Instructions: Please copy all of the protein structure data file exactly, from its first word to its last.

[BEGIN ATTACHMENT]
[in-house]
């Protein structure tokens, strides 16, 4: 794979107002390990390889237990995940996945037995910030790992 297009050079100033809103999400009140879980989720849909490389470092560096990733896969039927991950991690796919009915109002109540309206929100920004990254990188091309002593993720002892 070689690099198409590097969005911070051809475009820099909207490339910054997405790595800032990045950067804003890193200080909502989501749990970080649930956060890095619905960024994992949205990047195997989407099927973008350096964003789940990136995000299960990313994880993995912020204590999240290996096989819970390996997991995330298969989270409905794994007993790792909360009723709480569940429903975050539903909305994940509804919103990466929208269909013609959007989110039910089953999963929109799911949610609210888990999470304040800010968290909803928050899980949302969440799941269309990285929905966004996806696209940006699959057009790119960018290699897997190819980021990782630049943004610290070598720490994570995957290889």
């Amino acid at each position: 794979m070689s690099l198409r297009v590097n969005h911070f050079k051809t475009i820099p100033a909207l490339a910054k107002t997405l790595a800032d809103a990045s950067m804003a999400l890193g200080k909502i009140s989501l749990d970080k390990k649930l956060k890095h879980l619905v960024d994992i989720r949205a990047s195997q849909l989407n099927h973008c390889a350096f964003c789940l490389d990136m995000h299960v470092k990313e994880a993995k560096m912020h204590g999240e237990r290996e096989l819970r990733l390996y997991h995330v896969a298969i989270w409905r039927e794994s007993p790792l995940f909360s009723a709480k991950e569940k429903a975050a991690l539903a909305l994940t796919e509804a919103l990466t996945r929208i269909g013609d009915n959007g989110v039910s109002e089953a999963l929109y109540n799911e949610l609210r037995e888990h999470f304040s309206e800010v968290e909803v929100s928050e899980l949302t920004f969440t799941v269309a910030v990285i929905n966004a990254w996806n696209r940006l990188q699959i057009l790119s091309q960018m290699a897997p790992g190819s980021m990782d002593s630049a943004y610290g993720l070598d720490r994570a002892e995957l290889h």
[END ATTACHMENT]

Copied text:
[in-house]
């Protein structure tokens, strides 16, 4: 794979107002390990390889237990995940996945037995910030790992 297009050079100033809103999400009140879980989720849909490389470092560096990733896969039927991950991690796919009915109002109540309206929100920004990254990188091309002593993720002892 070689690099198409590097969005911070051809475009820099909207490339910054997405790595800032990045950067804003890193200080909502989501749990970080649930956060890095619905960024994992949205990047195997989407099927973008350096964003789940990136995000299960990313994880993995912020204590999240290996096989819970390996997991995330298969989270409905794994007993790792909360009723709480569940429903975050539903909305994940509804919103990466929208269909013609959007989110039910089953999963929109799911949610609210888990999470304040800010968290909803928050899980949302969440799941269309990285929905966004996806696209940006699959057009790119960018290699897997190819980021990782630049943004610290070598720490994570995957290889």
């Amino acid at each position: 794979m070689s690099l198409r297009v590097n969005h911070f050079k051809t475009i820099p100033a909207l490339a910054k107002t997405l790595a800032d809103a990045s950067m804003a999400l890193g200080k909502i009140s989501l749990d970080k390990k649930l956060k890095h879980l619905v960024d994992i989720r949205a990047s195997q849909l989407n099927h973008c390889a350096f964003c789940l490389d990136m995000h299960v470092k990313e994880a993995k560096m912020h204590g999240e237990r290996e096989l819970r990733l390996y997991h995330v896969a298969i989270w409905r039927e794994s007993p790792l995940f909360s009723a709480k991950e569940k429903a975050a991690l539903a909305l994940t796919e509804a919103l990466t996945r929208i269909g013609d009915n959007g989110v039910s109002e089953a999963l929109y109540n799911e949610l609210r037995e888990h999470f304040s309206e800010v968290e909803v929100s928050e899980l949302t920004f969440t799941v269309a910030v990285i929905n966004a990254w996806n696209r940006l990188q699959i057009l790119s091309q960018m290699a897997p790992g190819s980021m990782d002593s630049a943004y610290g993720l070598d720490r994570a002892e995957l290889h």